NORTH ATLANTIC COAST Cooperative Ecosystem Studies Unit (CESU) research partners have been addressing complex issues at coastal national park units for more than a decade. One of these projects, undertaken in partnership with scientists and graduate students from the University of Rhode Island and the U.S. Geological Survey focused on the salt marshes at Fire Island National Seashore. The project’s objectives were to quantify marsh elevation change in relation to recent rates of sea-level rise. Under a regime of accelerated sea-level rise there is concern that marshes could become submerged, perhaps changing from vegetated meadows to mudflats and open water. It is important to understand the processes that maintain marshes.
Fire Island is a barrier island along the south shore of Long Island, New York. Its bay shoreline is salt marsh. When bay tides flood the marsh, sediment can accumulate, raising the surface elevation of the marsh, while buildup of marsh peat also contributes to elevation increase. At the same time, however, sediment is compacting, organic matter is decomposing, and erosion can carry away surface material, causing subsidence or elevation loss. Subsidence occurs naturally, but it can threaten the survival of the marsh if it progresses more quickly than accretion or sea-level rise.
“Under a regime of accelerated sea-level rise there is concern that marshes could become submerged, perhaps changing from vegetated meadows to mudflats and open water.”
Monitoring of three marsh areas began in 2002 and continues for the long term. To determine the status of the marsh elevation, both surface elevation and vertical accretion were measured (fig. 1). Surface elevation was measured by installing a vertical benchmark pipe through the peat and into the underlying sediment, to provide a constant reference elevation. A surface elevation table (SET) was then attached to the benchmark pipe and pins were lowered to the marsh surface (fig. 2). Repeated pin measurements, twice a year, recorded changes in marsh surface elevation relative to the benchmark elevation. Vertical accretion or accumulation of material on the marsh surface was measured using small feldspar marker horizon plots, circles of feldspar spread on the surface. When cores were taken periodically from the plots, the feldspar marker clearly showed the level marked at the start of the study, and accretion was indicated by the depth of material above the marker (fig. 3).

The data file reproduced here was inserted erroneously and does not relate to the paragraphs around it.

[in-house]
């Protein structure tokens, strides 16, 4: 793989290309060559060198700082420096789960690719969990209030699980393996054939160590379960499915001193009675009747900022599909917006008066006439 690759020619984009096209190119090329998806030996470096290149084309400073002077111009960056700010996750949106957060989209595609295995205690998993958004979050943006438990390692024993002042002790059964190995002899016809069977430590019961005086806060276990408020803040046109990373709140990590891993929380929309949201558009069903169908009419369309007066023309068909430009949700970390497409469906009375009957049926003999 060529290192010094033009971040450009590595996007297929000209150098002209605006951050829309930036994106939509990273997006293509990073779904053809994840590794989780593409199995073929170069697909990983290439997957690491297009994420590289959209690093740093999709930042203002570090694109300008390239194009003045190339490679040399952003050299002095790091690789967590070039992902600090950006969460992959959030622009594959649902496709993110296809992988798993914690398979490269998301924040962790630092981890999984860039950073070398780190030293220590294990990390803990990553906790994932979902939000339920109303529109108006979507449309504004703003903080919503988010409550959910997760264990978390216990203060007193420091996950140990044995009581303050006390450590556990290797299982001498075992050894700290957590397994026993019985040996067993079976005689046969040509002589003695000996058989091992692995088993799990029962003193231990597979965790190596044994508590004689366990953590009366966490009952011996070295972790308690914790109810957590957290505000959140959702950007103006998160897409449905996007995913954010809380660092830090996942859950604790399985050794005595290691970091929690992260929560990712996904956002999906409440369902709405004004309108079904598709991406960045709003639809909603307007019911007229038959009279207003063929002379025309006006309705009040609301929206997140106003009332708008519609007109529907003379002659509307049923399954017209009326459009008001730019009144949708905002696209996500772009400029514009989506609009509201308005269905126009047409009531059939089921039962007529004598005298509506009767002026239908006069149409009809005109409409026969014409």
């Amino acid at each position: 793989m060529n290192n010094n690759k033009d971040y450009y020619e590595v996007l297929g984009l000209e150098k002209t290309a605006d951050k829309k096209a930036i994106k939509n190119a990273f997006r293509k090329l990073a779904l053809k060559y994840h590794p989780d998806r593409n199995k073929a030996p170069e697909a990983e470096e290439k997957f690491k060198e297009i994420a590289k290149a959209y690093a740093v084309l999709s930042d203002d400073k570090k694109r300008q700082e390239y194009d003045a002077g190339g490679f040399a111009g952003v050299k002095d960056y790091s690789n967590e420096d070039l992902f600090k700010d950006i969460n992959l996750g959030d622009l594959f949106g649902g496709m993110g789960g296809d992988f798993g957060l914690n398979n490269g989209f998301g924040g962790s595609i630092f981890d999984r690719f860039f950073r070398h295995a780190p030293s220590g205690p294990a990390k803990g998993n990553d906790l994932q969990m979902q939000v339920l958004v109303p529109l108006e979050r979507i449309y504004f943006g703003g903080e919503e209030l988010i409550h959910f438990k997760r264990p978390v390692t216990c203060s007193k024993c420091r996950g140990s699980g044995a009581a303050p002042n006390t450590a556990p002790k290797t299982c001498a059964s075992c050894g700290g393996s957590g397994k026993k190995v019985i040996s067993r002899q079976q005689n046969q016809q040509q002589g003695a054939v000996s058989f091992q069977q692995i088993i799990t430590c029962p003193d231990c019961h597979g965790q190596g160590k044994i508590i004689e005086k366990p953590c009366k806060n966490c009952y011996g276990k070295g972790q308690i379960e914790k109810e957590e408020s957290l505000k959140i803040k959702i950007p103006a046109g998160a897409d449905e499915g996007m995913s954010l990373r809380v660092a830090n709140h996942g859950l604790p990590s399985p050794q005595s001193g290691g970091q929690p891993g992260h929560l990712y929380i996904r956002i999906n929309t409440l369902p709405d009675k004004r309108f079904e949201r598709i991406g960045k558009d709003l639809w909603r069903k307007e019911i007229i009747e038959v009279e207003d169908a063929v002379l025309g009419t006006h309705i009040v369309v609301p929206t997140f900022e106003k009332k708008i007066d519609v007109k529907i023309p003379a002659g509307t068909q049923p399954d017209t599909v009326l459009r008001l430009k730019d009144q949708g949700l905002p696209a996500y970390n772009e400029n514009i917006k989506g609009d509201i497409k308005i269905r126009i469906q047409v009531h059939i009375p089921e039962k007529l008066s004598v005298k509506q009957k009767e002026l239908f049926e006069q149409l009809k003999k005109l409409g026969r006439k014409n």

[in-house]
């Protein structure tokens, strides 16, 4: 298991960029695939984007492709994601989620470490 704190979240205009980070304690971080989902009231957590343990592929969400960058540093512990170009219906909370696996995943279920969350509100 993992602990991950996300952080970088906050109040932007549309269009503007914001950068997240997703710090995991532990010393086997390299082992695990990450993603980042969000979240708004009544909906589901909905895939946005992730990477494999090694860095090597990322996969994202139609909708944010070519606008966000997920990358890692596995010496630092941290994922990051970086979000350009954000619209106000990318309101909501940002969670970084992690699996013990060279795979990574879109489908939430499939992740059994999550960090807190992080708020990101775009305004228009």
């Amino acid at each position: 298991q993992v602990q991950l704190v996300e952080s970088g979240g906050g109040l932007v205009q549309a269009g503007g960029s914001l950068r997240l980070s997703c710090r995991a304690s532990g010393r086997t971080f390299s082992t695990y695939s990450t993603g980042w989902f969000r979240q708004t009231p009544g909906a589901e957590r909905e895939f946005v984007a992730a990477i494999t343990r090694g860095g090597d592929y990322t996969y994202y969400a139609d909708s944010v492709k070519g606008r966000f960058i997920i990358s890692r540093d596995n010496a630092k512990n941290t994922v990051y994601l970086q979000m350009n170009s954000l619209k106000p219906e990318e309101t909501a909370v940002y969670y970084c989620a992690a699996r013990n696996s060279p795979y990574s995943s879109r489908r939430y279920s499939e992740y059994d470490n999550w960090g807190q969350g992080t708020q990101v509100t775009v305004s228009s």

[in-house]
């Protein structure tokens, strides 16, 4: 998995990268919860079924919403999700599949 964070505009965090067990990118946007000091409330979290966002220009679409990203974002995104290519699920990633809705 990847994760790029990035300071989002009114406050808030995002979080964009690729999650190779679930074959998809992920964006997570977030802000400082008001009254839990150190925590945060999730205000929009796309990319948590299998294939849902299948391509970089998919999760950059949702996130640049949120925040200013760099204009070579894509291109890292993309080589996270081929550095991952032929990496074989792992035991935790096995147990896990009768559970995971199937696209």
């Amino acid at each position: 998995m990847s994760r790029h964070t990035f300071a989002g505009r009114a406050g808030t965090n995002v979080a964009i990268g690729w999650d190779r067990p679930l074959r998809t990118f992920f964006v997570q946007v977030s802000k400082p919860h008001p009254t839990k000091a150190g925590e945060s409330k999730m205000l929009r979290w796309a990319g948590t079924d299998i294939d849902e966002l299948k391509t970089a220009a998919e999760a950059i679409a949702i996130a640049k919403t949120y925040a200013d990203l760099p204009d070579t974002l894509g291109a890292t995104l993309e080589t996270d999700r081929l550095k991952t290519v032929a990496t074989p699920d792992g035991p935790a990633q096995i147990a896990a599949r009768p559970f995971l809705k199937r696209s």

At each site, the data indicated that vertical accretion was greater than marsh surface elevation. Although sediment accumulated on the marsh surface, measurement of the marsh surface elevation indicated that the marsh was subsiding. Furthermore, compared with local measurements of sea-level rise, the marsh surface levels were not keeping pace with sea-level rise. The hypothesis that may explain this subsi¬dence is that as the marsh becomes wetter or less well drained, the marsh vegetation produces fewer of the roots and rhizomes that comprise the peat. Decomposition and subsidence of belowground peat appear to be outpacing the deposition of sediment on the marsh surface. More sediment delivered to the surface would balance the process.
The elevation deficit at Fire Island was small, but if it continues, Fire Island marshes are likely to become wetter; the high marsh grass species, Spartina patens, will be replaced by the dominant Spartina alterniflora and open water habitat may increase. Salt marshes associated with barrier islands often receive pulses of sediment during storms, often associated with overwash and inlet processes, but it was noted that no major storms occurred during the six-year monitoring period. A sediment pulse could relieve the elevation deficit.
Monitoring continues. The longer the duration of monitoring, the easier it is to identify trends. Findings to date suggest that long-term maintenance of barrier island salt marshes is tightly coupled with inlet and overwash processes. Further, as sea level rises, marshes often grow vertically, but also can encroach on upland areas, assuming that the landscape adjacent to the marsh is free of impediments to this landward migration (e.g., bulkheads). Dr. Charles Roman, research coordinator for the North Atlantic Coast CESU, reports that this technology is now being applied at Cape Cod and Assateague Island national seashores and Gateway National Recreation Area to determine the relationship between sea-level rise and salt-marsh elevation. Chief of Resource Management at Fire Island Michael Bilecki says that this project has made the north side of the island, the bay side, a priority. “Before, the concern was beach erosion on the ocean side. Now we see that there are some big issues on the bay side and we are understanding relationships between barrier island processes and bayside marshes.”
Roman, C., J. W. King, D. R. Cahoon, J. C. Lynch, and P. G. Appley. 2007. Evaluation of marsh development processes at Fire Island National Seashore (New York): Recent and historic perspectives. Technical Report NPS/NER/NRTR–2007/089. National Park Service, Northeast Region, Boston, Massachusetts. Accessed 2 June 2009 from http://www.nps.gov/nero/science/FINAL/FIIS_marsh/
Blumberg, B. 2009. In Focus: CESUs—Sea-level rise, climate change, and salt-marsh development processes at Fire Island. Park Science 26(2):16–17.
Available at https://www.nature.nps.gov/ParkScience/archive/PDF/Article_PDFs/ParkScience26(2)Fall2009_16-17_Blumberg_2631.pdf.